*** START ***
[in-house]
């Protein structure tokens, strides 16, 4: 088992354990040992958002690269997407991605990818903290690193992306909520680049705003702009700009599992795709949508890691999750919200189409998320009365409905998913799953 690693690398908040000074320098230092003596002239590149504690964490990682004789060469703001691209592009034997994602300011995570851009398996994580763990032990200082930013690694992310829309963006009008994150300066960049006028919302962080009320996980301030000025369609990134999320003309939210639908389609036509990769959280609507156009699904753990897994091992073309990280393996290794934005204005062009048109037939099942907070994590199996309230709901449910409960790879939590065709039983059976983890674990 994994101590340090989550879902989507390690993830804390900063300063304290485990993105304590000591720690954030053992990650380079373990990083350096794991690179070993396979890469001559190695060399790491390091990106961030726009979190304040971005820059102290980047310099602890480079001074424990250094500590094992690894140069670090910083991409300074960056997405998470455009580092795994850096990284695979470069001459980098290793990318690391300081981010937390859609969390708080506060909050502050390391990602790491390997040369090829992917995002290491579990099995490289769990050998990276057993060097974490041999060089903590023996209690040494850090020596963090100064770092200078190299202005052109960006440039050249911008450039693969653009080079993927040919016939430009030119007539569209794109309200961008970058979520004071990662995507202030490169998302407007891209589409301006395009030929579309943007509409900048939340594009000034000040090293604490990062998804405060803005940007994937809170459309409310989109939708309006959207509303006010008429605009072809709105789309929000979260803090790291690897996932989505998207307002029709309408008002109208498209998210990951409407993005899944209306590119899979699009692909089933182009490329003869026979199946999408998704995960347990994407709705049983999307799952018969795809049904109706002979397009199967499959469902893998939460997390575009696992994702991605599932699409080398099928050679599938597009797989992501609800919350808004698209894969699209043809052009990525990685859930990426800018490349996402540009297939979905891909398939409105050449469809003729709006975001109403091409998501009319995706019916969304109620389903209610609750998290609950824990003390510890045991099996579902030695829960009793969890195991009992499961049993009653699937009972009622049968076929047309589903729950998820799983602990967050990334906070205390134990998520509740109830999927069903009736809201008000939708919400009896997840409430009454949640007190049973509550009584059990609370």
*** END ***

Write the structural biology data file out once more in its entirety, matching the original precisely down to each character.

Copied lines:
[in-house]
């Protein structure tokens, strides 16, 4: 088992354990040992958002690269997407991605990818903290690193992306909520680049705003702009700009599992795709949508890691999750919200189409998320009365409905998913799953 690693690398908040000074320098230092003596002239590149504690964490990682004789060469703001691209592009034997994602300011995570851009398996994580763990032990200082930013690694992310829309963006009008994150300066960049006028919302962080009320996980301030000025369609990134999320003309939210639908389609036509990769959280609507156009699904753990897994091992073309990280393996290794934005204005062009048109037939099942907070994590199996309230709901449910409960790879939590065709039983059976983890674990 994994101590340090989550879902989507390690993830804390900063300063304290485990993105304590000591720690954030053992990650380079373990990083350096794991690179070993396979890469001559190695060399790491390091990106961030726009979190304040971005820059102290980047310099602890480079001074424990250094500590094992690894140069670090910083991409300074960056997405998470455009580092795994850096990284695979470069001459980098290793990318690391300081981010937390859609969390708080506060909050502050390391990602790491390997040369090829992917995002290491579990099995490289769990050998990276057993060097974490041999060089903590023996209690040494850090020596963090100064770092200078190299202005052109960006440039050249911008450039693969653009080079993927040919016939430009030119007539569209794109309200961008970058979520004071990662995507202030490169998302407007891209589409301006395009030929579309943007509409900048939340594009000034000040090293604490990062998804405060803005940007994937809170459309409310989109939708309006959207509303006010008429605009072809709105789309929000979260803090790291690897996932989505998207307002029709309408008002109208498209998210990951409407993005899944209306590119899979699009692909089933182009490329003869026979199946999408998704995960347990994407709705049983999307799952018969795809049904109706002979397009199967499959469902893998939460997390575009696992994702991605599932699409080398099928050679599938597009797989992501609800919350808004698209894969699209043809052009990525990685859930990426800018490349996402540009297939979905891909398939409105050449469809003729709006975001109403091409998501009319995706019916969304109620389903209610609750998290609950824990003390510890045991099996579902030695829960009793969890195991009992499961049993009653699937009972009622049968076929047309589903729950998820799983602990967050990334906070205390134990998520509740109830999927069903009736809201008000939708919400009896997840409430009454949640007190049973509550009584059990609370």